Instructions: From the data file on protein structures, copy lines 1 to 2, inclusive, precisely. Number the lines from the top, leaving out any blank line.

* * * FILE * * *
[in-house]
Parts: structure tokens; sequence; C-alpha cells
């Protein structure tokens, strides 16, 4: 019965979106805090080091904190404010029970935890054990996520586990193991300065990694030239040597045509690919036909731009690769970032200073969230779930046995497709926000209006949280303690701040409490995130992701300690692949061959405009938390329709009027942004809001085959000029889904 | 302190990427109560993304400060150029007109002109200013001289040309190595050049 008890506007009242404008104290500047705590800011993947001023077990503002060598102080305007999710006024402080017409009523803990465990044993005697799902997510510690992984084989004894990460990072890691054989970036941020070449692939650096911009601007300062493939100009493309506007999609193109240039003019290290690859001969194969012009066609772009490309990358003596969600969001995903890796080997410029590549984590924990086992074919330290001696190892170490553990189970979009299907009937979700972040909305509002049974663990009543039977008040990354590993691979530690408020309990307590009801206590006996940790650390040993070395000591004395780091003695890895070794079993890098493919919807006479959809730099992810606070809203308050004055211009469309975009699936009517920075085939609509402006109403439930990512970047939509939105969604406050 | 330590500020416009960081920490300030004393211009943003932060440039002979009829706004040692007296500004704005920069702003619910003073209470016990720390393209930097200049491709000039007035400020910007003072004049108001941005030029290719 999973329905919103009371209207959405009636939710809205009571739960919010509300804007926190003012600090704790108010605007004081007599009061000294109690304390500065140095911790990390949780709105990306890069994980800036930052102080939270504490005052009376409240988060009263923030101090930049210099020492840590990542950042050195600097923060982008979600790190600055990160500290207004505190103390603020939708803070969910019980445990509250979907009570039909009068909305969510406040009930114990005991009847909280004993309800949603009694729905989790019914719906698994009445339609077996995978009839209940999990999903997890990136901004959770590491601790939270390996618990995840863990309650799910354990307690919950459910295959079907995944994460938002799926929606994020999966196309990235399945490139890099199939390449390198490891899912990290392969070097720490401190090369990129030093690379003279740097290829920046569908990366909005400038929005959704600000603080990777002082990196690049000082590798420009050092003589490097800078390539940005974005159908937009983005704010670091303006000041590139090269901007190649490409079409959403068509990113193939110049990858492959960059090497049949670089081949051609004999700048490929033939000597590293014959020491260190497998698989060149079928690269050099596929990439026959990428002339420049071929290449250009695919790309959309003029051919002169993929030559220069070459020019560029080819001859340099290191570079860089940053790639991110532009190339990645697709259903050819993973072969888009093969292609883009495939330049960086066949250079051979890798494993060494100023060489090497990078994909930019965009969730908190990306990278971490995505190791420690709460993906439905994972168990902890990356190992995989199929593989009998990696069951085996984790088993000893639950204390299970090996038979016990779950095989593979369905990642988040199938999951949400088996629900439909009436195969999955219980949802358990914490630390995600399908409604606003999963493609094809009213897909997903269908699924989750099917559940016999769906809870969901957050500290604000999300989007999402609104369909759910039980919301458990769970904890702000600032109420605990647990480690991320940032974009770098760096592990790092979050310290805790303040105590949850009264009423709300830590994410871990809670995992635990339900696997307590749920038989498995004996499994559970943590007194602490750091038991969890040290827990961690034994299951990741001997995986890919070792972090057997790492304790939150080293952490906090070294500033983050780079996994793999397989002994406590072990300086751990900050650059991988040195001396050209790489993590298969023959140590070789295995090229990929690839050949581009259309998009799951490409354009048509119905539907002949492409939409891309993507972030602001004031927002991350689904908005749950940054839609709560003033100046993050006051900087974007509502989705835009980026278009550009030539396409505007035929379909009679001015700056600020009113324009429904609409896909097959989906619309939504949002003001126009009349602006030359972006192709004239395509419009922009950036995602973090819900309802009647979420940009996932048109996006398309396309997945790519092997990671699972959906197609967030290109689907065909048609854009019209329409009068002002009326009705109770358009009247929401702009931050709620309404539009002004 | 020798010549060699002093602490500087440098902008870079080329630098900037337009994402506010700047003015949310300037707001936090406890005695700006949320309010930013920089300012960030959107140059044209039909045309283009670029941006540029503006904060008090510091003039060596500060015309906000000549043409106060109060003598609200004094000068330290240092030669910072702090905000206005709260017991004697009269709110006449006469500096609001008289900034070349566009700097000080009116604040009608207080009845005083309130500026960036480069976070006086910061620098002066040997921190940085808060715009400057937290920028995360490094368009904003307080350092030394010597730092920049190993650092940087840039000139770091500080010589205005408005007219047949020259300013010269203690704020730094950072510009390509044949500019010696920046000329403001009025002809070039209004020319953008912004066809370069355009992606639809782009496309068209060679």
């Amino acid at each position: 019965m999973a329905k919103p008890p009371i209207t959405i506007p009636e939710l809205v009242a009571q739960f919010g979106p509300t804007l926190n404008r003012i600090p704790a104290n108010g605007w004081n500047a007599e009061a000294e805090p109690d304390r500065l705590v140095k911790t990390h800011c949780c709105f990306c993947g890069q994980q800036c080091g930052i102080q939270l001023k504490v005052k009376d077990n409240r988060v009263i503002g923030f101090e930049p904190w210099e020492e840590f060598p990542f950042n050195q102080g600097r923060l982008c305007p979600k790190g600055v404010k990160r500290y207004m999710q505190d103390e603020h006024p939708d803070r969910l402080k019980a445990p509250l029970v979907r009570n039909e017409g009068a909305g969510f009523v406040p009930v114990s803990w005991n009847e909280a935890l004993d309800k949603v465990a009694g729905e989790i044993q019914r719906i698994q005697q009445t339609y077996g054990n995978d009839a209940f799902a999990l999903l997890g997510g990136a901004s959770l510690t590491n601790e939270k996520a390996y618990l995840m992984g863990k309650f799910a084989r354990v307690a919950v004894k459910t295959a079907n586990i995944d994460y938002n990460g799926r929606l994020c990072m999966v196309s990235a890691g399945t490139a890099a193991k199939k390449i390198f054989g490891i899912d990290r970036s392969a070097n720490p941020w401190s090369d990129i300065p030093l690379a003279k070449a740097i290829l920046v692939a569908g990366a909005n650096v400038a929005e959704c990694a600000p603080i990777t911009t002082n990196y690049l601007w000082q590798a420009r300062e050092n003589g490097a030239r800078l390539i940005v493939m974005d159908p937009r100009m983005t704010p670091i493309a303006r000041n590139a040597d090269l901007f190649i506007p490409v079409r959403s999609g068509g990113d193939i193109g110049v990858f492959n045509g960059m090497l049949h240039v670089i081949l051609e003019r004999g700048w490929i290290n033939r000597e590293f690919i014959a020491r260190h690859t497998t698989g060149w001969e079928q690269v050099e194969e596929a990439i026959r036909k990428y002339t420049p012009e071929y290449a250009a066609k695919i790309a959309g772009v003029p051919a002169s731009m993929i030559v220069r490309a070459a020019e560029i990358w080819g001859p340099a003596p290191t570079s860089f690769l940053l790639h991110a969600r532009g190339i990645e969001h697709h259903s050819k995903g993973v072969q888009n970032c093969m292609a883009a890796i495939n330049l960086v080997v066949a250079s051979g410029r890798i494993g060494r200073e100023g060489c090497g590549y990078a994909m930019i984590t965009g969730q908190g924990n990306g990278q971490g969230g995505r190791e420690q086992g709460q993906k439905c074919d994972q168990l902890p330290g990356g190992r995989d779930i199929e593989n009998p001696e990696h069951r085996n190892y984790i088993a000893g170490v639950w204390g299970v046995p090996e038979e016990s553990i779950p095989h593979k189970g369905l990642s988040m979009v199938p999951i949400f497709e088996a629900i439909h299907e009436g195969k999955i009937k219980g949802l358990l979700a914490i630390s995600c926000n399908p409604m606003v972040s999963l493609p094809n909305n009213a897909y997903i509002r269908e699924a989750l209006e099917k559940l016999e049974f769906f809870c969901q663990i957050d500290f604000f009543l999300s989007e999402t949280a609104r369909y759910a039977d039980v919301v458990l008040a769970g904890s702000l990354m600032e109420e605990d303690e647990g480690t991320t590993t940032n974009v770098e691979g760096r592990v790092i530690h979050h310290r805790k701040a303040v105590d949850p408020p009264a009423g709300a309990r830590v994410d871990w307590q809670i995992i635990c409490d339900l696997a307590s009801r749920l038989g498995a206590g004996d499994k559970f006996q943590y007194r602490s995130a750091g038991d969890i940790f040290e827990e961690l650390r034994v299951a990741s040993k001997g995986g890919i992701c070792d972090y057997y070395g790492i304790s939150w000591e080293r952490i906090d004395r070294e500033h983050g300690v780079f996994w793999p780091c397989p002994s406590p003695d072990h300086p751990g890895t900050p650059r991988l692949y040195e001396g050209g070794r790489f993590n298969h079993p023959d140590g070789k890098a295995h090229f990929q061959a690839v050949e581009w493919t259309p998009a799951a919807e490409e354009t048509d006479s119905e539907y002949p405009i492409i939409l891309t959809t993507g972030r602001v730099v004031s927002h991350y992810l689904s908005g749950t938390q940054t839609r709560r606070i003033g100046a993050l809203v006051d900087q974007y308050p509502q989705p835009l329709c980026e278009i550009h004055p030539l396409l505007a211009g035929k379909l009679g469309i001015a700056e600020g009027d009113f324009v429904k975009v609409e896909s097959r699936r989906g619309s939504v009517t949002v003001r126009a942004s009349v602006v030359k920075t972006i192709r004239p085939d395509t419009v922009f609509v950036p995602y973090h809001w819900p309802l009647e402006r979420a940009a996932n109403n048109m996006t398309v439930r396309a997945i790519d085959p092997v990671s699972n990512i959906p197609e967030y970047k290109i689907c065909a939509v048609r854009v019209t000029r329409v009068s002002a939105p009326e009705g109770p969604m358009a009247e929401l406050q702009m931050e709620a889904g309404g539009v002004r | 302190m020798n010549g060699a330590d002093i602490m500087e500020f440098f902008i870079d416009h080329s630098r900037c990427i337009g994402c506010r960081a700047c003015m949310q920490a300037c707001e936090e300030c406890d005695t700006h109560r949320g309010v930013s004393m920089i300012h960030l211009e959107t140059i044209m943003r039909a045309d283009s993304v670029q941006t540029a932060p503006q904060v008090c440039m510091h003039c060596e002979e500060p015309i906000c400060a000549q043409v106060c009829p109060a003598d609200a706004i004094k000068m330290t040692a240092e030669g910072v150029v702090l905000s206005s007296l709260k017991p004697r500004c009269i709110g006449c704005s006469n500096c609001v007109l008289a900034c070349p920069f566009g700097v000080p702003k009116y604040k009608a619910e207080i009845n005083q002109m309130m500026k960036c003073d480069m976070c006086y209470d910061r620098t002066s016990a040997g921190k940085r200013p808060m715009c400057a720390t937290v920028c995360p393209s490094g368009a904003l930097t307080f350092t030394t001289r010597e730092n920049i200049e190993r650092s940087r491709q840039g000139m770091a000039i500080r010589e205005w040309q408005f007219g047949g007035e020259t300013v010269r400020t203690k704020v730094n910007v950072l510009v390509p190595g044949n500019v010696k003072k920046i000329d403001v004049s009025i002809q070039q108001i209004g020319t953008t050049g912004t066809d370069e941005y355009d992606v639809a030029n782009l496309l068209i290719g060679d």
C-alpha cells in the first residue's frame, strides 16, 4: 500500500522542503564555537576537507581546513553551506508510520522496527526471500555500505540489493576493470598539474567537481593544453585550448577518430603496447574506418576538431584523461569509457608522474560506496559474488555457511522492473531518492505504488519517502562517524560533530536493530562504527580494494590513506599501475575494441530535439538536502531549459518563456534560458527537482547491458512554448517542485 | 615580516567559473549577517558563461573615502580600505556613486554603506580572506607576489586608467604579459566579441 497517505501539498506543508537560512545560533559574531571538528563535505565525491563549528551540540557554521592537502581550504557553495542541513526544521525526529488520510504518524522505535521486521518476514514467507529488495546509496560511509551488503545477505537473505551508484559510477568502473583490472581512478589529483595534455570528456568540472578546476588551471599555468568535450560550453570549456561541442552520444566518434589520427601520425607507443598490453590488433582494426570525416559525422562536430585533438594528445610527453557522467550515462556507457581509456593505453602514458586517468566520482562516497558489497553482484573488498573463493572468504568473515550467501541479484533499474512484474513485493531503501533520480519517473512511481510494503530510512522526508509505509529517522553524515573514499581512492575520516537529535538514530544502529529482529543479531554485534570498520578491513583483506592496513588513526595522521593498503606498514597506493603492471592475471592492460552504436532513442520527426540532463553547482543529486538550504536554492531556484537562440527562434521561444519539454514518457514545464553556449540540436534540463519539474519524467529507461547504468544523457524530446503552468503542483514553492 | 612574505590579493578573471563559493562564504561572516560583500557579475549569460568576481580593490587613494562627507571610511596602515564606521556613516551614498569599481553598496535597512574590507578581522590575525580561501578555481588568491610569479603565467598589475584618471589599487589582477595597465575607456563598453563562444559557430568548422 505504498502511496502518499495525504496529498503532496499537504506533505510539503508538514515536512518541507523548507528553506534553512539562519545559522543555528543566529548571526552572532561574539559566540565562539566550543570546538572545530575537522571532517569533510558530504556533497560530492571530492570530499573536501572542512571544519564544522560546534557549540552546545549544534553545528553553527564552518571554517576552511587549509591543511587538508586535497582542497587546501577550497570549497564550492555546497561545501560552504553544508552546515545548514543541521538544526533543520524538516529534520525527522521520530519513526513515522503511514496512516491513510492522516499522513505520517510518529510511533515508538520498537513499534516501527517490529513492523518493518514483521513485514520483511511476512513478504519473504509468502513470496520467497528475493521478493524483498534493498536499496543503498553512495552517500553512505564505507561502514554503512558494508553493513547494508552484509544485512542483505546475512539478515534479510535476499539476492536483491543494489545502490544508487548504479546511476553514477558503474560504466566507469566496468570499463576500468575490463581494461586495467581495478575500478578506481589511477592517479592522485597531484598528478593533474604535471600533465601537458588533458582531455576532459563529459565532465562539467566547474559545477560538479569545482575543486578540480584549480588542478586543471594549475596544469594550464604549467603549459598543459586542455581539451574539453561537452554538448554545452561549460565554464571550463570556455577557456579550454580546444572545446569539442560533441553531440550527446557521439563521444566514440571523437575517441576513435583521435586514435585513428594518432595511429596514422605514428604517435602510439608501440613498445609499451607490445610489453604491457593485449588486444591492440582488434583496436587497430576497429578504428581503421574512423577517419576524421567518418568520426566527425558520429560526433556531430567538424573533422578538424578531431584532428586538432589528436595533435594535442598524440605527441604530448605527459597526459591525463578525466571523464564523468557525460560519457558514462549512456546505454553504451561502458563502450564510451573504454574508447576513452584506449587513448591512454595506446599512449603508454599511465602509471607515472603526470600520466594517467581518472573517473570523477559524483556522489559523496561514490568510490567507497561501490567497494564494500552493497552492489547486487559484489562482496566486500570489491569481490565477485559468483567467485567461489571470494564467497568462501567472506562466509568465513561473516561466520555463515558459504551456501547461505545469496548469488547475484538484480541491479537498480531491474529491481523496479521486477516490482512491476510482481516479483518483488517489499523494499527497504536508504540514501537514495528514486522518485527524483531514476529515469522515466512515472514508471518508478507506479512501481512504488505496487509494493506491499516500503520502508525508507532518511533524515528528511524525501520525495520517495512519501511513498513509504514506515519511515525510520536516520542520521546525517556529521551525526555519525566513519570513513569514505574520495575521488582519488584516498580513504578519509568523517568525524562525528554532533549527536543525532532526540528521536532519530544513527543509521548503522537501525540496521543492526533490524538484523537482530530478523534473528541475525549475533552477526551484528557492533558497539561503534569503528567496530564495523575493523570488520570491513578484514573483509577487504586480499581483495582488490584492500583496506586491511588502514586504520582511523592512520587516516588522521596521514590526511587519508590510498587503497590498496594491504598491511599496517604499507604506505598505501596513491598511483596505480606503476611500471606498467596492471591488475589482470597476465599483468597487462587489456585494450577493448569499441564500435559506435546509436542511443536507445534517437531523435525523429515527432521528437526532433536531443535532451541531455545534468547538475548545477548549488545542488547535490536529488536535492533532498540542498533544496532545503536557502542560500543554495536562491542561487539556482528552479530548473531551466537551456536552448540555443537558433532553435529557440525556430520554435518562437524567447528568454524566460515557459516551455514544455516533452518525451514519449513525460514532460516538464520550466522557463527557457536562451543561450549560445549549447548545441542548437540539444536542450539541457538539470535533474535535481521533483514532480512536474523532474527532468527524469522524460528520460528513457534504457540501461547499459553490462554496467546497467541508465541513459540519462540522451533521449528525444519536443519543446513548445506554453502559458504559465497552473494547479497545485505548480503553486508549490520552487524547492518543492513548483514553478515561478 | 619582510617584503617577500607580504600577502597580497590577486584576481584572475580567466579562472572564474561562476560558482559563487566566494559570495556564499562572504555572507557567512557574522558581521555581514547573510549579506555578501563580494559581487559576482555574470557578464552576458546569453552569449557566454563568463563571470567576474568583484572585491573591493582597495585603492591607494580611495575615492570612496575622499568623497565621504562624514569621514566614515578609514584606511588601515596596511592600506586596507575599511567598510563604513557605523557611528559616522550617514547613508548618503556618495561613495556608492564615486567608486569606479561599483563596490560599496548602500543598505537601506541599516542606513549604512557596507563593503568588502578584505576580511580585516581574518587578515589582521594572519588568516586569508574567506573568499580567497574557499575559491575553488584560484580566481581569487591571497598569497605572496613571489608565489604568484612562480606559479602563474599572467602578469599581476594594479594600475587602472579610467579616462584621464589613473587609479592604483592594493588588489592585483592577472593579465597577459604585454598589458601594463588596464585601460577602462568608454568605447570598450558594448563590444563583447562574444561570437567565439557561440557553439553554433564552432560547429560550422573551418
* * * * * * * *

[in-house]
Parts: structure tokens; sequence; C-alpha cells